Don't get me wrong, this is a great book, but it also is essentially a teaser-level pdf that can only go into so much detail for an idea that is slightly too much for the constraints of the pdf. Unlike other Gossamer Worlds, this is more about the twists on fantasy in the context of LoGaS, not about playing grounds, and it just doesn't follow up on the ideas with proper effects.



Hence, my final verdict will clock in at 3.5 stars, rounded up to 4 due to the low price point and awesome production values.

Endzeitgeist out.

Rating:
[4 of 5 Stars!]
Gossamer Worlds: Verse Arcanum (Diceless)
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The Secrets of the Masquerade Reveler (PFRPG)
by Thilo G. [Featured Reviewer] Date Added: 09/12/2014 03:59:30
An Endzeitgeist.com review

This pdf clocks in at 40 pages, 1 page front cover, 1 page editorial, 1 page SRD, 2 pages of advertisement, leaving us with 35 pages of content, so let's take a look, shall we?



So, what is the masquerade reveler? In the time-honored tradition of Rite Publishing, we are not introduced to a bland exposition, but rather are immediately drawn into the material, as a reveler explains the very essence of what makes the archetype tick, relationships with others and the fluff in expertly written in character prose that is actually a joy to behold and read.



Now I didn't answer, so, again, what *is* the Masquerade Reveler? Well, on the one hand, the answer is relatively simple - "A Barbarian Archetype." On the other hand, nothing could be more deceptive, reductive and WRONG than this statement. Let me elaborate - in the realm of the fey (or Limbo, or the Plane of Dreams, or the Dark Tapestry, or, or...it's just a cosmetic reskin, really), things may seem fluid and everchanging, but there are those strange behaviors you can analyze, those strange unwritten laws which govern how things *work* - you know, the anti-logic of "Alice in Wonderland", the power of superstitions and traditions, of one's word. In realms of transformations, of changes, one has to adapt to survive and sooner or later, the very land will change you. Masquerade Revelers have adapted and learned to wear masks -not the literal kind that occupies a none-too-often used slot, but rather the metaphysical ones - the masks we show everyday to co-workers, family and friends, the constructions of one's identity taken to 11 by exposure to a strange realm and codified into something more extreme, something exaggerated that reflects the realm from which the hail and its strange geometries and power structures. Much like we use masks to survive in our daily lives, so does the masquerade reveler employ them - but, as is the wont with those aligned with faerie, the result is extreme.



"Stop rambling, explain!" Your wish is my command, dear reader. The masquerade reveler chooses a mask at 1st level and every class level after that Like the barbarian, the reveler can enter a second mode, but unlike the barbarian, the reveler her retains senses, may use all the int, dex and cha-based skills she wants, while still taking the penalty to AC. So what do those masks constitute? They consider different battle-forms - upon entering a masquerade, all effects of a mask kick in - and these would constitute of up to 4 evolution points for biped eidolons. Now you can imagine that I'm seeing a lot of crunch I have to take apart and this one's wording - well, it's rife with things to overlook, to not get right. The ability works. It's beautiful, really. Analogue to the base barbarian, at higher levels, the evolution point contingent for each mask is increased instead of getting the rage-upgrades and as a nice touch, higher level masquerade revelers may choose to maintain a limited selection of evolutions from the last mask she wore, adding some tactics and actual strategy to the mix. The capstone, which is aforementioned update as well as a fey apotheosis is nice, but falls behind the variety offered by masks.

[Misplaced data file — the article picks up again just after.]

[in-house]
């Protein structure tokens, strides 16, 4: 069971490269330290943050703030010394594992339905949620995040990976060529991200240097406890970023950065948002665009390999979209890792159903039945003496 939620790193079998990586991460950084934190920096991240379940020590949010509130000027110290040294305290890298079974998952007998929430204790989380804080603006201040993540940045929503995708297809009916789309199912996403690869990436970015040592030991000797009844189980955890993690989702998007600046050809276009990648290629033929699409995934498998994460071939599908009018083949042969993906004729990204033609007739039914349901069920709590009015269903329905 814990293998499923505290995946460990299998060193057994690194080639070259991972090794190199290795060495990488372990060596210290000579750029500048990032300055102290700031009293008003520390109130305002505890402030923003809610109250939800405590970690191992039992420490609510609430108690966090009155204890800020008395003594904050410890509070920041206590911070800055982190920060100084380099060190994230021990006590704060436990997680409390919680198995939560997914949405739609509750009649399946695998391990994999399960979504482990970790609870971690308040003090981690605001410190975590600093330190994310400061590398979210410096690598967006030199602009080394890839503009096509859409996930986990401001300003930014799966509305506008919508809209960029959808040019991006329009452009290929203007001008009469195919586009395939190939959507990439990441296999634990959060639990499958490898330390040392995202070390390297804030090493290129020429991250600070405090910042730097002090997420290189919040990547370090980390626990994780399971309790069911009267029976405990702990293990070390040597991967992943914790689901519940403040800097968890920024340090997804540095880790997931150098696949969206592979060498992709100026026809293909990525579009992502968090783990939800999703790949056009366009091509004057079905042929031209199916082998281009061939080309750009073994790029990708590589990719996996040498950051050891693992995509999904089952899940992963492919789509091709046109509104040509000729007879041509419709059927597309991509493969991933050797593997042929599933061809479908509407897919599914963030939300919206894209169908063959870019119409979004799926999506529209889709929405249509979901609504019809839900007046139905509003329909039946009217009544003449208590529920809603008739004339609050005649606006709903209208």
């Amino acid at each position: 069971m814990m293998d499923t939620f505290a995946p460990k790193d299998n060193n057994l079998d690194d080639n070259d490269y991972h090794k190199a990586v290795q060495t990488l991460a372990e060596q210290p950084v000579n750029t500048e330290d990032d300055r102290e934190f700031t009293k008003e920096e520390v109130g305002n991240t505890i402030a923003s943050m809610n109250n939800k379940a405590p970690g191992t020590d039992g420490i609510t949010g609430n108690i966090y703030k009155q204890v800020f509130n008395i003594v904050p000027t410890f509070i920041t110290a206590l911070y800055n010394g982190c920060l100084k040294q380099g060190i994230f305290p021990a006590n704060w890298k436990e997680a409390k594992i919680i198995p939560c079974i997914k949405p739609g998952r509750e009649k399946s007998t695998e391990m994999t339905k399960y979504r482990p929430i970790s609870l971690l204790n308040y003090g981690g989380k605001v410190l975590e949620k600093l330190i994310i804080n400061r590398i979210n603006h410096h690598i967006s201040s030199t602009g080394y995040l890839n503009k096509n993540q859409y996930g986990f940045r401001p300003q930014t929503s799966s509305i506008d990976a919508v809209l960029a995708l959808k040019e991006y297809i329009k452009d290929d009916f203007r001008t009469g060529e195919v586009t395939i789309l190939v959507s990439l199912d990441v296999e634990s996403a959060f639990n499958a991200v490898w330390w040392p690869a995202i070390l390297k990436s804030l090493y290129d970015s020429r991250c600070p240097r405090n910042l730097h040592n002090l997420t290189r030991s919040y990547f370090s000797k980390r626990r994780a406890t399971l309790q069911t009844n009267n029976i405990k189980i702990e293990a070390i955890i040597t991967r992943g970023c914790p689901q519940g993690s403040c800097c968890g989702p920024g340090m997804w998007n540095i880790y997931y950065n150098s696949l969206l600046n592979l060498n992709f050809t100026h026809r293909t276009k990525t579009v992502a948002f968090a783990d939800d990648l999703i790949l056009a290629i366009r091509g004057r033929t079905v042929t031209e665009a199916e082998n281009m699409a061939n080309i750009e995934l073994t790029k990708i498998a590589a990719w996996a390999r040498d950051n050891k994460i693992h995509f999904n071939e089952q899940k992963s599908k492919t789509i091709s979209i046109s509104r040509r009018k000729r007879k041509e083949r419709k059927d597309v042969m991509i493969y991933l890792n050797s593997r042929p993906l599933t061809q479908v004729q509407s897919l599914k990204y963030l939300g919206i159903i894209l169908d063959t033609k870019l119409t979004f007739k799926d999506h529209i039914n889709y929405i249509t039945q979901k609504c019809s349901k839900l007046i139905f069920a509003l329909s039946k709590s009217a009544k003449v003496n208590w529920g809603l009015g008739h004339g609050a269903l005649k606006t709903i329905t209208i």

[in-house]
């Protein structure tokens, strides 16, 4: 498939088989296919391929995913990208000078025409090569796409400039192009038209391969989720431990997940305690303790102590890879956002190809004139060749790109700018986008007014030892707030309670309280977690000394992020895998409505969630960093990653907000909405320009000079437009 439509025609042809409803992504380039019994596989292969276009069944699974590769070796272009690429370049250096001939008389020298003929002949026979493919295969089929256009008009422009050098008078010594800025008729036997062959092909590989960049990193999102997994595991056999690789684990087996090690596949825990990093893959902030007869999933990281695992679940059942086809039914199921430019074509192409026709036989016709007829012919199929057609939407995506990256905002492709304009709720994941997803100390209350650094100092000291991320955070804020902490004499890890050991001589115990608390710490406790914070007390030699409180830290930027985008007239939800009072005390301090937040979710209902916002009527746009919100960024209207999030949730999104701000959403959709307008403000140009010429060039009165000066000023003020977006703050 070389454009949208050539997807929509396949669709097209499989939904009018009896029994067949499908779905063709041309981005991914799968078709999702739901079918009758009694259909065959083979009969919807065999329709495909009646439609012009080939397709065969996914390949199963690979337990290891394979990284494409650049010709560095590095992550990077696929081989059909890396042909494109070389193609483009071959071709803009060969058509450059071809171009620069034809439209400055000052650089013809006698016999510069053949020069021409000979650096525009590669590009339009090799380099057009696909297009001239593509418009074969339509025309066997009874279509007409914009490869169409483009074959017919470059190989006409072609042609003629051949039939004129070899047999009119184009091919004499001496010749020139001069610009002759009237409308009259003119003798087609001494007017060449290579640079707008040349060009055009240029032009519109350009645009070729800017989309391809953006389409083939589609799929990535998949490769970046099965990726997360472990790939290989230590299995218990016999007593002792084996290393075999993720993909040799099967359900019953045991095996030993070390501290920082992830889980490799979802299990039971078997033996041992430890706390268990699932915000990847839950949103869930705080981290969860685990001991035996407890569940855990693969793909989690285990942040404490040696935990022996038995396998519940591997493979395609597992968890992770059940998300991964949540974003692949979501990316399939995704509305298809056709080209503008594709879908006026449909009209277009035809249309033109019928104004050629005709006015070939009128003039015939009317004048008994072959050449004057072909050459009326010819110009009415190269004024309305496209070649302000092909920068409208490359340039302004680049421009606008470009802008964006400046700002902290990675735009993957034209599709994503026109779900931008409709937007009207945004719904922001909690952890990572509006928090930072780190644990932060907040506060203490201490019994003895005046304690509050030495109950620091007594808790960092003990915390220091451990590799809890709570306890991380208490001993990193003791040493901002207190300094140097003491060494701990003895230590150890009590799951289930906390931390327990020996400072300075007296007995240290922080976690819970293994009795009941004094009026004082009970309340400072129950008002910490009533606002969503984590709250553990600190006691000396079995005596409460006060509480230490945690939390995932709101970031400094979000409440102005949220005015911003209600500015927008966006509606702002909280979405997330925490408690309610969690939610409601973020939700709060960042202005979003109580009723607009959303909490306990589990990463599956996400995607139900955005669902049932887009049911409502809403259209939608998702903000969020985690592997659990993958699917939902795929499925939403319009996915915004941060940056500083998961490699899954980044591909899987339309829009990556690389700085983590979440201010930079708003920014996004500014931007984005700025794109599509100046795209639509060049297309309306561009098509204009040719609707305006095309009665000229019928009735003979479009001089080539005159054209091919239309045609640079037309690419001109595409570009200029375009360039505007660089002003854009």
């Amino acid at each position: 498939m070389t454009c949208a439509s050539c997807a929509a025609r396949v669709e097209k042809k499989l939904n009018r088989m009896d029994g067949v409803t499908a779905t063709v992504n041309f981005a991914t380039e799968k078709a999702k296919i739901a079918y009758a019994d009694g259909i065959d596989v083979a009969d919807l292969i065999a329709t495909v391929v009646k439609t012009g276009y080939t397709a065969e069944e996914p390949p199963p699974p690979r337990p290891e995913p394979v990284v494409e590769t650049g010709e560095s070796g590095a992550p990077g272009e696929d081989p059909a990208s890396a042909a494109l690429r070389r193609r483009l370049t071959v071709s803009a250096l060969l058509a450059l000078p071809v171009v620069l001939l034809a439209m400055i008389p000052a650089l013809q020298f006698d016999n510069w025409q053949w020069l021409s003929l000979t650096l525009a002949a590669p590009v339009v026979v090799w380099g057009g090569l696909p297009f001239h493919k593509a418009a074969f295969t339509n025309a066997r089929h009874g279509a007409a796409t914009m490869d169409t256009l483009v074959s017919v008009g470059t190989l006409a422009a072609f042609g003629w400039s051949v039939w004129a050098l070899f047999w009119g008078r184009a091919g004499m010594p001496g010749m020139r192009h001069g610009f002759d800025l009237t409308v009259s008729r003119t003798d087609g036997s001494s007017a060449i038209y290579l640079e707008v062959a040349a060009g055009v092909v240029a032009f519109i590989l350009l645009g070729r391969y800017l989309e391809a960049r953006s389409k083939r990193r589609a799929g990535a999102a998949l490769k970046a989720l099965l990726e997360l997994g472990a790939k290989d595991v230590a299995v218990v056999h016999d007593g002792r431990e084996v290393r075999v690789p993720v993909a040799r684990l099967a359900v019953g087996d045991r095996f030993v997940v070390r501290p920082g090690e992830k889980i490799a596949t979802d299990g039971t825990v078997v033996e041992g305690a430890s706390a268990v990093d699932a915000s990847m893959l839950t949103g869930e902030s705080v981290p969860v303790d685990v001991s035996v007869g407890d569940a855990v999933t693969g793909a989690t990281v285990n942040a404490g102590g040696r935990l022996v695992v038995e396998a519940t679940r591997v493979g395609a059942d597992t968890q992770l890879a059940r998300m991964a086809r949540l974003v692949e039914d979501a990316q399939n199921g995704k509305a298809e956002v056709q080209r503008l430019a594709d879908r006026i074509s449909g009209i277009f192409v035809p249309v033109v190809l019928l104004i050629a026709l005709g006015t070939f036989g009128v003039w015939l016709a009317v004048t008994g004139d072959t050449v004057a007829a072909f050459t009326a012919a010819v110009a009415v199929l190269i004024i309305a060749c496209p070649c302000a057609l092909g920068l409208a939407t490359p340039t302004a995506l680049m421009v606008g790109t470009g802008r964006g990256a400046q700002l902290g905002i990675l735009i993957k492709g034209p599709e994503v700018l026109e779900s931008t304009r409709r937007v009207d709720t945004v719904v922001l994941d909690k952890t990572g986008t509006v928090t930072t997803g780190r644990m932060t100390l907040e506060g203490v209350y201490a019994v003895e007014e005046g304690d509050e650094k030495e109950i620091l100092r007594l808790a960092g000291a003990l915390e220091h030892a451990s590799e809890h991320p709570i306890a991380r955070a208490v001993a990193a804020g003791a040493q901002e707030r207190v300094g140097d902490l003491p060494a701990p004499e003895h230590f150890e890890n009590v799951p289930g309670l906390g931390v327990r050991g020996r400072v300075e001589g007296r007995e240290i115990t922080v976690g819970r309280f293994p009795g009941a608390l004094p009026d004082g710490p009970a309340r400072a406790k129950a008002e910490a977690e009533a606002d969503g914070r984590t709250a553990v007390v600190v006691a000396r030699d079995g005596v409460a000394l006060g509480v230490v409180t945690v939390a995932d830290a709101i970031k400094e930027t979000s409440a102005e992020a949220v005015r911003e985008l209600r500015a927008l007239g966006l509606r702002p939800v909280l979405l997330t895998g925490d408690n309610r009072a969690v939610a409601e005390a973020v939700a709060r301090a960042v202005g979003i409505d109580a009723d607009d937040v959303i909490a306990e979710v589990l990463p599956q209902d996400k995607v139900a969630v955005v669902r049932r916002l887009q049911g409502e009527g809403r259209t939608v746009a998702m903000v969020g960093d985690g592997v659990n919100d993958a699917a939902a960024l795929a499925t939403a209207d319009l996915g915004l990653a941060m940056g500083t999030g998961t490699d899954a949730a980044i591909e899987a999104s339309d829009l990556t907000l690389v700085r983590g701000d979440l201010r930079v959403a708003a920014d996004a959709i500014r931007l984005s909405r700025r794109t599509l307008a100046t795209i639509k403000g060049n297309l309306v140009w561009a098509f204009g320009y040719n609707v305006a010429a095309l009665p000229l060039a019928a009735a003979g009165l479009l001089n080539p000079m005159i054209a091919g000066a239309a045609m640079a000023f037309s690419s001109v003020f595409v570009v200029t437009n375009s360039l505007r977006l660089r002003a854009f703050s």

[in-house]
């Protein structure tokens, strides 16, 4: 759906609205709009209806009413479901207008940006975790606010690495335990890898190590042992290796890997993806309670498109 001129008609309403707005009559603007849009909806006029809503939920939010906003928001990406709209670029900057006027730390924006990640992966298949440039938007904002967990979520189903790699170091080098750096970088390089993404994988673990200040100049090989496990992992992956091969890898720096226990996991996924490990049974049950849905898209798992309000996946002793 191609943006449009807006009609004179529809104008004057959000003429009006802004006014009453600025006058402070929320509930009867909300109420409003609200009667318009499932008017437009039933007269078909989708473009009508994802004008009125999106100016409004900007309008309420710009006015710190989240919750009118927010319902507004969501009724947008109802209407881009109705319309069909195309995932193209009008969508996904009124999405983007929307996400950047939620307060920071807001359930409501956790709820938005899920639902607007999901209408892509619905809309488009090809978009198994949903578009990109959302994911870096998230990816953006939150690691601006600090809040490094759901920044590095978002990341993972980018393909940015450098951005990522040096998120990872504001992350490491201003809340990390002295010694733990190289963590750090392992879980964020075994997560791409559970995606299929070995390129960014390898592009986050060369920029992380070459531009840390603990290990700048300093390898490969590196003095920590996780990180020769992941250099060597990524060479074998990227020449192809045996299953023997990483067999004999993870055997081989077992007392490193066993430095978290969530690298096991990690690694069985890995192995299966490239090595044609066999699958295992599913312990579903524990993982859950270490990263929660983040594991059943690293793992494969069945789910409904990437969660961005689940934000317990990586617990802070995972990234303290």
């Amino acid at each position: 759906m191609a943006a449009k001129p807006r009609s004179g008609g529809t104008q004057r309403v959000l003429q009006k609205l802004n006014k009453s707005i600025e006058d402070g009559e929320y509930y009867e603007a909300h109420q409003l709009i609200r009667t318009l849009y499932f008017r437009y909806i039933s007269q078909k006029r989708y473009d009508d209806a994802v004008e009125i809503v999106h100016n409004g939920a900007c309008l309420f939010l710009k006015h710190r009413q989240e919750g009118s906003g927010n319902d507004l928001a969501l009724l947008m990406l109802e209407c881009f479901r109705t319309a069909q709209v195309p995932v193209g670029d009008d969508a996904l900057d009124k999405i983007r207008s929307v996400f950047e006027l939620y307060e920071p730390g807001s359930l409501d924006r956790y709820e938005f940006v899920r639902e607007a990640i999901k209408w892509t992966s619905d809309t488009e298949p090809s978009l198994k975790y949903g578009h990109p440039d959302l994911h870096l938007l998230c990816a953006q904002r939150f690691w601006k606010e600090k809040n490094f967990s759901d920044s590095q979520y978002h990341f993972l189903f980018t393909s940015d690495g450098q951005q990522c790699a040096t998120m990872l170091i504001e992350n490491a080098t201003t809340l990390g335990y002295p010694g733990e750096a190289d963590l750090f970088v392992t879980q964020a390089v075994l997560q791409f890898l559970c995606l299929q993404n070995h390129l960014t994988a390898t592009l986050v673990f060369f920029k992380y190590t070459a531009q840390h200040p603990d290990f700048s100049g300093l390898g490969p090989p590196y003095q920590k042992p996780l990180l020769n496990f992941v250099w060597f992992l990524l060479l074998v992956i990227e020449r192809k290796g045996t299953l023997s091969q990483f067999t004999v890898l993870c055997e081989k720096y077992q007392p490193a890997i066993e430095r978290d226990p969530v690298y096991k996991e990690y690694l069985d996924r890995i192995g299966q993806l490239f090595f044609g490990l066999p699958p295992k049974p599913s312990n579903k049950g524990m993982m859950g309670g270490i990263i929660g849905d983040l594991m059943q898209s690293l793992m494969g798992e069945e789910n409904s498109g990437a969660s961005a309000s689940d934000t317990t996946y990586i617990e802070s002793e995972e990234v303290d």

Now, of course, the sheer amount of options feels staggering - and hence the pdf does something truly laudable - it provides masks, predefined. Approximately a gazillion of them. The respective masks come with 4, 6 and 8-point versions and are categorized in different types - take fey-inspired masks - Biloko masks, Baobhan Sidhe masks etc. Beyond these pieces of information, some of the masks require the masquerade reveler to be quadruped and for convenience's sake, the masks also come with a level that shows you when a given mask can be taken in its configuration. Masks inspired by Gremlins, by strange animals like Dweomercats,, just Theme-inspired ones, those of the forbidden traditions, yes, even those of a mythic bent - beyond the long, exceedingly awesome pieces of glorious fluff that introduce them, these classifications do so much in establishing a complex, cool tradition for these configurations... The masquerade reveler does not, like most archetypes, feel like it exists in a vacuum, but rather that it represents a vibrant, glorious tradition that is a crucial part of a given setting. Have I mentioned the powerful Tane-masks that have evolutions exclusive to them? And no, these cannot be taken by any masquerade reveler...